Chemotherapy. Hair Loss. Pain. These are the first things that come to mind when you think about cancer. But for young adults diagnosed with the life-threatening disease, they face an entirely different set of issues: abandoning budding careers and facing hospital bills stacked on student loans.
“These young adults, primarily in their 20s and 30s, are just stuck in life compared to others [their] age,” says Stephanie Scoletti, founder and director of YACS (Young Adult Cancer Support). “[This is a time] when people are getting jobs, getting married, forming families, having babies, just growing professionally.”
Scoletti wants to help.
That’s where the annual Wig Out fundraiser comes in. Money raised will fund YACS, a division of the Cancer Caring Center, a local non-profit organization dedicated to assisting those living with cancer, as well as their friends and family.
Scoletti created CCC and started YACS seven years ago to provide young adults with specific services. Diagnosed at 20, Scoletti beat leukemia then went back to school and changed her major to social work. At the time, there was no program offered in Western Pennsylvania exclusively for young-adult cancer patients and survivors. It was during those meetings that Scoletti heard and realized the unique needs of the group.
“There are a lot of big decisions you have to make when you’re a young adult and different ways that it can impact your life rather than being diagnosed at an older age,” says Christine Sherman, a member of YACS, who was diagnosed with Hodgkin's lymphoma at the age of 30.
“I was right smack in the middle of the young adult age group, in terms of cancer population. I couldn’t work while in treatment, I had to put my career on hold. It puts a pause on your life when you’re in that age bracket.”
To help alleviate some problems that young adult survivors deal with, Scoletti expanded YACS to include social and financial help. Members can participate in monthly social activities, such as attending Pirates games, a yearly potluck Thanksgiving, paint nights, cooking classes, and overnight retreats.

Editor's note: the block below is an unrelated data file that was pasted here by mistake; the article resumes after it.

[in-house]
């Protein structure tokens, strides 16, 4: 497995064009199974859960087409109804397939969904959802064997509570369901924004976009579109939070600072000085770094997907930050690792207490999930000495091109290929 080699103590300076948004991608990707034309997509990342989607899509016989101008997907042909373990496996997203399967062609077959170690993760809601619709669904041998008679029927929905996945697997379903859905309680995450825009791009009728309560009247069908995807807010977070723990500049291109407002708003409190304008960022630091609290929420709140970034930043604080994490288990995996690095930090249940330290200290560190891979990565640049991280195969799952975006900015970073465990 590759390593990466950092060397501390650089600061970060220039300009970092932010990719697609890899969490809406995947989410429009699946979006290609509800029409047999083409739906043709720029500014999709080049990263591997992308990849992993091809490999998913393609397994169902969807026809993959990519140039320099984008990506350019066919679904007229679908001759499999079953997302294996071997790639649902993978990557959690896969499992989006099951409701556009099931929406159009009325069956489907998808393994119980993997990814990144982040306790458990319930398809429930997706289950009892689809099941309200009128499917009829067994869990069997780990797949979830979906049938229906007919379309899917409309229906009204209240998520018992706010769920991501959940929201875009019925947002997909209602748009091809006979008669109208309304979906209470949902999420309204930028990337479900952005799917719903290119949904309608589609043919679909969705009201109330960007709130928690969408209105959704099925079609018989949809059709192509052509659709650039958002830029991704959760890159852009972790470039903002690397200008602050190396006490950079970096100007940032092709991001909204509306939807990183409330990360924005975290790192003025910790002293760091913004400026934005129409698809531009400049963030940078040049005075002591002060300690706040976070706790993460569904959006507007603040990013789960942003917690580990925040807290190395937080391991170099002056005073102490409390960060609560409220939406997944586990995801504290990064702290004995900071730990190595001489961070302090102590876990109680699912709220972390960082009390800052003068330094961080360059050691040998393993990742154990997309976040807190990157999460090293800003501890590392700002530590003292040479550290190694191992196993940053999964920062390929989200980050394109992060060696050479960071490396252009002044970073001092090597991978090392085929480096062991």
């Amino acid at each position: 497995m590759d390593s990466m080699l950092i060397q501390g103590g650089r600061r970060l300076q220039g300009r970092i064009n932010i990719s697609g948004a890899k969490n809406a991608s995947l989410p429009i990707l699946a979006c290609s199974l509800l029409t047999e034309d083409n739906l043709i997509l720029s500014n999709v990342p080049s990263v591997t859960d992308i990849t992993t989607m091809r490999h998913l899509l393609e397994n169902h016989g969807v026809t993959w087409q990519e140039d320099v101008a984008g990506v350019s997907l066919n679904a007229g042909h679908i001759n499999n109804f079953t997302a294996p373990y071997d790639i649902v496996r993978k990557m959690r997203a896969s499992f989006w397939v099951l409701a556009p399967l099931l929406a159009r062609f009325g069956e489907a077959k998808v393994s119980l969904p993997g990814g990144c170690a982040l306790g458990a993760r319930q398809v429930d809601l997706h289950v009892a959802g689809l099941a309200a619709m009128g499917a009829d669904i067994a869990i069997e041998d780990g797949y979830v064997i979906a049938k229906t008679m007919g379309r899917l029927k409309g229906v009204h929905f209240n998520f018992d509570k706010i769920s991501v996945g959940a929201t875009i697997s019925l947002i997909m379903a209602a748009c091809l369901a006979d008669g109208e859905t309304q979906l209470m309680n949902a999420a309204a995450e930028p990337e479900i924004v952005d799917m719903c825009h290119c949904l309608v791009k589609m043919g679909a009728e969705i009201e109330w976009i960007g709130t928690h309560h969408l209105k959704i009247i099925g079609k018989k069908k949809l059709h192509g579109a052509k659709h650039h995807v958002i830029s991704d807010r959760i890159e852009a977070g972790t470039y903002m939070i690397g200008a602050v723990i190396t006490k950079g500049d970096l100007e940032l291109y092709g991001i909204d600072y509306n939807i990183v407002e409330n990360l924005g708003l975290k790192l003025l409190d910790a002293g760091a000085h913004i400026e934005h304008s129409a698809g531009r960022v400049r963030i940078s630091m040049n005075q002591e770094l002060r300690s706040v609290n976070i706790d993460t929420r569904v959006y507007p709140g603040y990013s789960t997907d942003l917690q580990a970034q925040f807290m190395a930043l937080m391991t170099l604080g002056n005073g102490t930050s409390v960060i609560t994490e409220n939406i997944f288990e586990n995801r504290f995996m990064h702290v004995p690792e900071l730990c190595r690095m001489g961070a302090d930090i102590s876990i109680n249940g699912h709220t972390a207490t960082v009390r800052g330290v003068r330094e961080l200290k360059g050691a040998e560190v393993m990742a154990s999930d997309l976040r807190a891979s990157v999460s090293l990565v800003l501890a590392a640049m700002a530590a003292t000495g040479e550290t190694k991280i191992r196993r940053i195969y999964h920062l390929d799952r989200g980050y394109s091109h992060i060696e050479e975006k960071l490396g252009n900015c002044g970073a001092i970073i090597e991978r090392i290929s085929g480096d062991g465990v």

Scoletti explains the activities are uplifting and help form relationships with each other.
“It’s a place for support where people get you, and it’s nonjudgmental,” says Sherman. She attended her first meeting in August of 2014, the same day she received her third diagnosis.
“It’s hard when you’re a young adult because most of the people who are going through treatment aren’t the same age as you, [and] don’t have the same experience. So, it can be challenging to find people who relate to you and understand.”
Beyond social outings, YACS offers yearly stipends to those who need financial assistance. The stipend started in 2014 as $100 per year and is now up to $300. “We know it’s not meeting all the expense needs, but it’s helping,” says Scoletti.
This year, the 7th annual Wig Out takes places at Tequila Cowboy and will have beer and liquor sampling, an endless taco bar, a photo booth, and more. There’s even a best wig contest, which Sherman won last year.
7th Annual Wig Out. Thu., Oct. 18. 6-9 p.m. Tequila Cowboy. 380 North Shore Drive, North Side. 2018wigout.eventbrite.com
“We get really competitive.” Some even come in full costumes, but it’s all about raising money for cancer patients and survivors.
“And by the end of the night everyone is dancing,” said Scoletti. So, grab a wig and join YACS to celebrate everyone that’s been diagnosed, are in treatment, have been in treatment, and those who have lost the battle.